There are also four quick launch buttons above the keyboard that flank the power button. These buttons are used to launch a mail application, internet browser, control the wireless card and a fourth user-defined key. The wireless button can be pressed several times to turn on/off both Wireless and Bluetooth. The touch pad is a standard touch pad with two buttons below. The sensitivity of the touchpad is not as good as the Compaq’s, but still works fine. The right/left click buttons do feel a bit flimsy, but I have not had a problem with them yet. I mostly use the touchpad for clicking. The touchpad driver even allows the option to right click by tapping with three fingers.
Below the touchpad buttons are the indicators for hard drive activity, power, battery charging and wireless / Bluetooth.
Input and Output Ports:
The MSI 1057 has the standard set of available ports.
On the left side is DVD drive, a single USB 2.0 slot, a SD / MMC / Memory Stick card reader and an ExpressCard Slot.
On the front is a 4 pin Firewire port, and both a microphone and headphone jack. A nice feature of the headphone jack is that it also works as an optical S/PDIF output. This can be used with a mini optical cable to output digital audio, such as DVD audio, to a home audio receiver.
On the right side you will find two more USB 2.0 ports, a 56k modem jack, Gigabit Ethernet port, VGA out port and the charging port.
There are no connections on the back due to the battery extending the length of the notebook. The only visible port is on the left side of the battery for a laptop lock.
12. Wireless: The MSI 1057 comes with a Bluetooth module built in. The slot for a wireless card is for a Mini PCI-Express card. I found this out the hard way and had ordered a standard Mini PCI card. The only option for a PCI-E wireless card as of now is the Intel 3945ABG card. I have not had a single problem with this wireless card. I received excellent signals from my wireless router and can even pick up my neighbor’s router in the next house. Both Bluetooth and Wireless can be turned off via the quick launch button above the keyboard. There is no option for Infrared.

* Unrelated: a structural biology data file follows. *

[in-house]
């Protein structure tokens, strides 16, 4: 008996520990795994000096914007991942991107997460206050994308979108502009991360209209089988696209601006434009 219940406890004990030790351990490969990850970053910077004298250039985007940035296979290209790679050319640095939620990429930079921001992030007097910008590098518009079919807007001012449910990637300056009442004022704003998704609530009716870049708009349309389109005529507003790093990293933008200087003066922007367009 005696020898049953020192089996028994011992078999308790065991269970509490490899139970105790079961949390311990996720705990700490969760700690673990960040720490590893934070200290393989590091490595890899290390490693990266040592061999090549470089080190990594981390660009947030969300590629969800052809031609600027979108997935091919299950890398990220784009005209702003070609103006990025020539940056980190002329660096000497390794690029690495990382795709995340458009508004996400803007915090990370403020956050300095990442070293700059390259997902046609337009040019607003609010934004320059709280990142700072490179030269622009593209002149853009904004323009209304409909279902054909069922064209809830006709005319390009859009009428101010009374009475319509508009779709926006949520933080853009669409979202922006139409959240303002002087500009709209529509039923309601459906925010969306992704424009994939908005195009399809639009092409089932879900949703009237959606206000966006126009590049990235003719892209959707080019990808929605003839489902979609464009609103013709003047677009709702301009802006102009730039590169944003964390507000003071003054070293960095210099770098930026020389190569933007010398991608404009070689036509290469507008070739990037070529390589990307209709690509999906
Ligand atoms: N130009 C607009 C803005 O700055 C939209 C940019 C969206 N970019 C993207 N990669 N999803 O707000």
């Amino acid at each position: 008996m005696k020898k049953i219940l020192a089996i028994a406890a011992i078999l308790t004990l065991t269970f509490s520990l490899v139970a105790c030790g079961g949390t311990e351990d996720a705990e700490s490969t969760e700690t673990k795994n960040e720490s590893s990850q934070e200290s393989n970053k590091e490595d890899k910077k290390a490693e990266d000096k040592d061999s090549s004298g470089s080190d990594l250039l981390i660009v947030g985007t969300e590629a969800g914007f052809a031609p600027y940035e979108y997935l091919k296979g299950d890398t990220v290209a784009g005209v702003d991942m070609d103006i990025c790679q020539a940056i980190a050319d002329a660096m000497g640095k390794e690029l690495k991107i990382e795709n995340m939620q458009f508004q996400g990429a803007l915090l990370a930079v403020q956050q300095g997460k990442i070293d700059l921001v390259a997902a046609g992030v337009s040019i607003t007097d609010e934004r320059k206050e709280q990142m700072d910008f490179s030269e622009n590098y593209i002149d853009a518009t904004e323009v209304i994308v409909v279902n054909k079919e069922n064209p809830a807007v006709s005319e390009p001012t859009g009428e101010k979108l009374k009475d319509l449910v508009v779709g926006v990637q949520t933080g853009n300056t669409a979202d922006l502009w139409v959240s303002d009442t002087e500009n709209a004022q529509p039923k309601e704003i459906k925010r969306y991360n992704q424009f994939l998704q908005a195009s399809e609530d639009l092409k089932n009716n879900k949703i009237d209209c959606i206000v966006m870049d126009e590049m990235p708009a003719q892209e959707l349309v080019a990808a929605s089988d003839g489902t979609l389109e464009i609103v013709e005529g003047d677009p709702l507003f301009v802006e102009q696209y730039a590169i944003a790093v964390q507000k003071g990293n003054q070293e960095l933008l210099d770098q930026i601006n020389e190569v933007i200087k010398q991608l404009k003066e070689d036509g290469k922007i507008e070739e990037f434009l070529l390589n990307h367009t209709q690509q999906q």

MSI 1057 underside view (view large image)
The MSI 1057 ships with an 8 cell (4400 mAh) Lithium Ion Battery. With this battery, I usually get 3 hours and 15 minutesof use before having to charge the battery. I am considering purchasing the 4 cell battery to shave half of a pound off of the weight of the unit (down to 4 pounds), but am unsure of the life for the 4 cell battery.
Operating System and Software:
Since this notebook was purchased as a barebones system, no operating system was included. I have installed Windows XP Pro and have not had any driver conflicts or any problems for that matter. The notebook does ship with a driver CD for the hardware, such as a Bluetooth driver, video driver and so on.
Since I purchased this unit as a barebones system, my only form of support is through the reseller, Buy.com. Unfortunately, I seriously doubt anyone at Buy.com even knows what the MSI 1057 is. The best form of support for a barebones system is a notebook forum, like the forums here on NotebookReview.com. Therefore I can not accurately comment on MSI’s support.
- Option to choose internal hardware
- Great performance
- Small size and weight
- Glossy display with high resolution
- Virtually Silent
- Integrated Graphics
- Keyboard Flex
- Mouse buttons feel flimsy
- Have to build it yourself
In conclusion, I would recommend this laptop to anyone looking for a lightweight business / personal laptop. If you want a specific configuration not offered by mainstream brands this barebone solution could be a good way to go, if you’re comfortable putting together the necessary components. With the integrated graphics you will not be playing any of the latest and greatest games. Other than gaming, this laptop will handle anything you throw at it in a nice portable package.
Leave a Reply
You must be logged in to post a comment.